October 5, 2022

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More than 1,000 Traveller households, including some 6,700 people, are living in unsafe, unsanitary or overcrowded conditions, according to the latest figures, which show numbers are increasing in about a third of local authority areas.

The most recent Traveller “count” – for 2020 – conducted by city and county councils, shows the number of Traveller households increased to 11,118 from 10,809 the previous year. This is estimated by the Irish Traveller Movement to equate to up to about 59,000 people.

The count finds 468 households on “unauthorised” sites, such as by the side of the road, usually without basic facilities like running water, toilets or secure electricity. In addition, 800 households were “sharing” housing, which see more than one household on a mobile home bay.

While nationally the number of households in such conditions fell, from 1,462 in 2019 to 1,268 in 2020, there were increases in a number of local authority areas.

The number of households sharing increased in Co Cork from 51 to 53, from 26 to 34 in Co Kilkenny and 55 to 64 in Co Wexford. In contrast, they fell significantly in some areas, including Co Carlow (42 to 14), Fingal (26 to 12), Limerick city and county (135 to 114) and in Co Waterford (33 to 13).

Areas where numbers by the side of the road increased included Fingal (from 22 to 29), Co Kildare (24 to 33), Co Offaly (31 to 37), and south Dublin (one to 13). In contrast they fell in Dublin city (109 to 44), Co Wexford (64 to 56) and Co Louth (eight to three).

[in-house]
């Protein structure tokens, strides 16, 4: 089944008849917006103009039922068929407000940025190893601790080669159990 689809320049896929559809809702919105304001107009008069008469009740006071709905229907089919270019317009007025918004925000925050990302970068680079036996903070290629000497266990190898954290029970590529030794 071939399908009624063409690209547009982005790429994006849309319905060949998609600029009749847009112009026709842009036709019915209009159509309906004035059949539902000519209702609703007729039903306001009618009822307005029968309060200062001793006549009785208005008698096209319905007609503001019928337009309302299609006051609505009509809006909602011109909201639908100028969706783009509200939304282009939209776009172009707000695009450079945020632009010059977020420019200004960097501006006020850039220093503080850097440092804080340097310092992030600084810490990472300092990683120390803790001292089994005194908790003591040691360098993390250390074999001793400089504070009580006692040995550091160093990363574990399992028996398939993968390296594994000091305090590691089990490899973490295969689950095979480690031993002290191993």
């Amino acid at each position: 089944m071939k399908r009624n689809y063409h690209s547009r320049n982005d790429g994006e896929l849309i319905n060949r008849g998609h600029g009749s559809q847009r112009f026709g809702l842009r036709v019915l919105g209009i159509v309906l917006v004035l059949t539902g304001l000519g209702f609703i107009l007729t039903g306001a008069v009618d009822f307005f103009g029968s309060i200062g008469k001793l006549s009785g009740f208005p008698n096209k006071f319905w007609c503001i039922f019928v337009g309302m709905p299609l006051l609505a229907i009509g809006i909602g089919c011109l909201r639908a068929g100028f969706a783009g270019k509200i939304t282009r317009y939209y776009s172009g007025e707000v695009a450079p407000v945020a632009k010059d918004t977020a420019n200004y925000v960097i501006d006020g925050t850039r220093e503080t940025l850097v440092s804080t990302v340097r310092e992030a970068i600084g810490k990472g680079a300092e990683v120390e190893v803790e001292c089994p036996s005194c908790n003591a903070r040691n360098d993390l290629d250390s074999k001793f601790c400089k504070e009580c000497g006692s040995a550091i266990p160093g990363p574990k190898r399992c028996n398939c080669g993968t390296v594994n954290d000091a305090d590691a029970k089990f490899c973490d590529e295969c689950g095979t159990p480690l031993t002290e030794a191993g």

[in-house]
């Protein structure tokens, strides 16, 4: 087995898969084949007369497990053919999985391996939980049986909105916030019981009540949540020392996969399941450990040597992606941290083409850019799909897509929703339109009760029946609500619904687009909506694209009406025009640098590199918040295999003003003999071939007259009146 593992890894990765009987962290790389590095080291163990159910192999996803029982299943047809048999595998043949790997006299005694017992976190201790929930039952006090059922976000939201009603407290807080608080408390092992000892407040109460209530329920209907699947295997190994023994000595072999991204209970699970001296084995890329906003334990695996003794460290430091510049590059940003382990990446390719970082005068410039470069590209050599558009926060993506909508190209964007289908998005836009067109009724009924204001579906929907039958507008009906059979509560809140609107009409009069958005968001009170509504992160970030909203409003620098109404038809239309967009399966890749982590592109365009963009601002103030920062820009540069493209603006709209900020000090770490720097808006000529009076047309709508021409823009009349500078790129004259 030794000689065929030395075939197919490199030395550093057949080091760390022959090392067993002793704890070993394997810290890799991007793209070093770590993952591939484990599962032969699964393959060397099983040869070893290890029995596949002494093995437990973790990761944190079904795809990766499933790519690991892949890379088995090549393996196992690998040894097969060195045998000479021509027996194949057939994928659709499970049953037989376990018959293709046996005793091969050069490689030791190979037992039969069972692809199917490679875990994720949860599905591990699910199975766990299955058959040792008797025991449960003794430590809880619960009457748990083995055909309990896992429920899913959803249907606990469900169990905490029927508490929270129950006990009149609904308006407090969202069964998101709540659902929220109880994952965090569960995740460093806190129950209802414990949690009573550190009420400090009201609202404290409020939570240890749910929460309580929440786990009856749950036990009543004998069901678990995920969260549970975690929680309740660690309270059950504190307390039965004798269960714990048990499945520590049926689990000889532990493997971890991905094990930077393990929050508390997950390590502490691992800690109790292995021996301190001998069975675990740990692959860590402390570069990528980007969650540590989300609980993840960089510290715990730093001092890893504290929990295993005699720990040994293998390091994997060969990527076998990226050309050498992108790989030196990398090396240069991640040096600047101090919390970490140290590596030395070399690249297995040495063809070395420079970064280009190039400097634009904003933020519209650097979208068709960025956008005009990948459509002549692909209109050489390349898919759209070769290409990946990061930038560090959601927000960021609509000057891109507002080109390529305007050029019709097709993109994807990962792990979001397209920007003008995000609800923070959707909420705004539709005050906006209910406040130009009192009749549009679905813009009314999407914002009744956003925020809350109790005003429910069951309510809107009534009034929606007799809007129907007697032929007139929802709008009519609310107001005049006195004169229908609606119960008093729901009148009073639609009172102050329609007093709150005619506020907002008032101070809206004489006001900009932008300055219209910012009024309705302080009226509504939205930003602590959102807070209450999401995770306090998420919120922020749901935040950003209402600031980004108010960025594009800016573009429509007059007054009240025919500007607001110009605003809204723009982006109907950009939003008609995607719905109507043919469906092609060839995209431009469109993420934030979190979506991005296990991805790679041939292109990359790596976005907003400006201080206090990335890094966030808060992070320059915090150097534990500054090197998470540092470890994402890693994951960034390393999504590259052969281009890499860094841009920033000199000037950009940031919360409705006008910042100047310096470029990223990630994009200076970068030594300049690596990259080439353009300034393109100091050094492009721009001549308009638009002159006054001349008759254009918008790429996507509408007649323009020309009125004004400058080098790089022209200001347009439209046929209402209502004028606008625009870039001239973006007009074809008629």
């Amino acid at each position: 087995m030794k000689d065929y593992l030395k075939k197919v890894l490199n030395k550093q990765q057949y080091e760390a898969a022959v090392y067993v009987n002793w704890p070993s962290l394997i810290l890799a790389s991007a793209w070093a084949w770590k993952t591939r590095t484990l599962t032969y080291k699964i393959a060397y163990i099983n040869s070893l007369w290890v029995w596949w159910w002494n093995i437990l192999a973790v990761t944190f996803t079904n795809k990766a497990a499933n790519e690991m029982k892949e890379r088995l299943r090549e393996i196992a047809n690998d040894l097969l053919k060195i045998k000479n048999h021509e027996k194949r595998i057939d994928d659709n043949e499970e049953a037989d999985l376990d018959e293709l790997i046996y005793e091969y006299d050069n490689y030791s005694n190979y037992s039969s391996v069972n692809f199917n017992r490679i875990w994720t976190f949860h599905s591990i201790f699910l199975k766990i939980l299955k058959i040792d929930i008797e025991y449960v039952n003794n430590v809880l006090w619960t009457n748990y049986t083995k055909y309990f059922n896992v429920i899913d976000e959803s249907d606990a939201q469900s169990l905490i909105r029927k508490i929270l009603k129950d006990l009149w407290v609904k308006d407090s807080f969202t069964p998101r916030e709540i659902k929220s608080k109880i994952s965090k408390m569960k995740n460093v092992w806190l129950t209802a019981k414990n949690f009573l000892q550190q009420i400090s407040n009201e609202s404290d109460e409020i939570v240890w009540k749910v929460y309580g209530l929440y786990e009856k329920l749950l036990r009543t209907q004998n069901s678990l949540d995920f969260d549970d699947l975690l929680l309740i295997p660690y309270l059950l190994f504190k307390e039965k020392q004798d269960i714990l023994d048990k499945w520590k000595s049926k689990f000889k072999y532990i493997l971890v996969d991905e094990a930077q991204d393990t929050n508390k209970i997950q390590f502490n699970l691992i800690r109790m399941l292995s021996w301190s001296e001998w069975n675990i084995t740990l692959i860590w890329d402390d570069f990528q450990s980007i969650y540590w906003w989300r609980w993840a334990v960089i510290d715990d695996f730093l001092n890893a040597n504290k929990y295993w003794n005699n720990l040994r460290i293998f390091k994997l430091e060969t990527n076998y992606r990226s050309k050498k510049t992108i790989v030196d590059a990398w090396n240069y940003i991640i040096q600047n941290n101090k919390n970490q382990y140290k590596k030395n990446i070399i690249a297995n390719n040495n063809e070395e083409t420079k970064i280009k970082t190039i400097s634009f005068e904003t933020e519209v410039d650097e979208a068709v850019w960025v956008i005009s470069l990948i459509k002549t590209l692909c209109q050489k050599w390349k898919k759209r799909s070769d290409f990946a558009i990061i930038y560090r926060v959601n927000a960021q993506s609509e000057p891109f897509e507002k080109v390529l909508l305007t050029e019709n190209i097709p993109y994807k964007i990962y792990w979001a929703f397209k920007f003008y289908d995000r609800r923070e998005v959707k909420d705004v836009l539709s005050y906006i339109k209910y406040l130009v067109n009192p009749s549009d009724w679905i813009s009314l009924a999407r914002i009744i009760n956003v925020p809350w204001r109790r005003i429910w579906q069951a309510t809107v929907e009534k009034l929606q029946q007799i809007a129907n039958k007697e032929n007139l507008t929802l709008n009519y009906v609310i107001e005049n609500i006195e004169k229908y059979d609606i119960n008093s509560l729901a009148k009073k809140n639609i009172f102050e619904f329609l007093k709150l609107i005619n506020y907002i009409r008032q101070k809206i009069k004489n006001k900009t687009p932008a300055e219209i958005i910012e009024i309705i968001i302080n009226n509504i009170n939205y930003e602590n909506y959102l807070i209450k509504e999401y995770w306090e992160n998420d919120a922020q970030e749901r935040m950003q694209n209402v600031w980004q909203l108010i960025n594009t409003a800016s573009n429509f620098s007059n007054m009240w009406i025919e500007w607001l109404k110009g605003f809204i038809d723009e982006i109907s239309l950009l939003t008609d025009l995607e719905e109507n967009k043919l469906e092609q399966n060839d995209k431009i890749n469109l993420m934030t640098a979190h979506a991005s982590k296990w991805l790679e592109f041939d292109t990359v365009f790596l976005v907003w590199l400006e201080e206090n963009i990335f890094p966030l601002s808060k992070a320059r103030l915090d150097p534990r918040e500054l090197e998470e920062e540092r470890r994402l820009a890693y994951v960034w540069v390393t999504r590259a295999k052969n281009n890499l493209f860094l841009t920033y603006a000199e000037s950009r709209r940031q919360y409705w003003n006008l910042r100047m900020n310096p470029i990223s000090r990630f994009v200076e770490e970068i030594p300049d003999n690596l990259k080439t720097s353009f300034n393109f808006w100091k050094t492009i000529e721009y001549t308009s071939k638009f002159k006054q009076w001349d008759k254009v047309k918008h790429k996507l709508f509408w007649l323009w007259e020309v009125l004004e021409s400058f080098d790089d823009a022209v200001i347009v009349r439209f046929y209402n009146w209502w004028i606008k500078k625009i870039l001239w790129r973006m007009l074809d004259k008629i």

Counties that had no families by the side of the road in the 2020 count were Cavan, Kerry, Leitrim, Monaghan, Roscommon and Westmeath.

The count shows the largest proportion of Traveller households are in standard local authority housing (4,292), followed by the private rented sector (2,162), local authority halting sites (1,047) and approved housing body accommodation (527). Numbers in other local authority accommodation are 863. These categories have all seen increases.

Categories where numbers have fallen are those where the households are providing accommodation from their own resources (501), are in private houses (459) and those on unauthorised or shared sites.

Concerns continue to be raised domestically and internationally at the slow pace at which the housing crisis facing Travellers is being addressed, most recently by the Council of Europe’s rights-monitoring body, the European Committee of Social Rights (ECSR).

At a press briefing in May to report progress on compliance with recommendations on the provision of Traveller accommodation, the ECSR’s general rapporteur, Giuseppe Palmisano, said “it would be important to accelerate and implement more fair procedures for making available to Travellers adequate housing”.

“Then… do not continue to proceed to evictions of Traveller families without providing them at the same time with alternative, adequate shelters,” he said.

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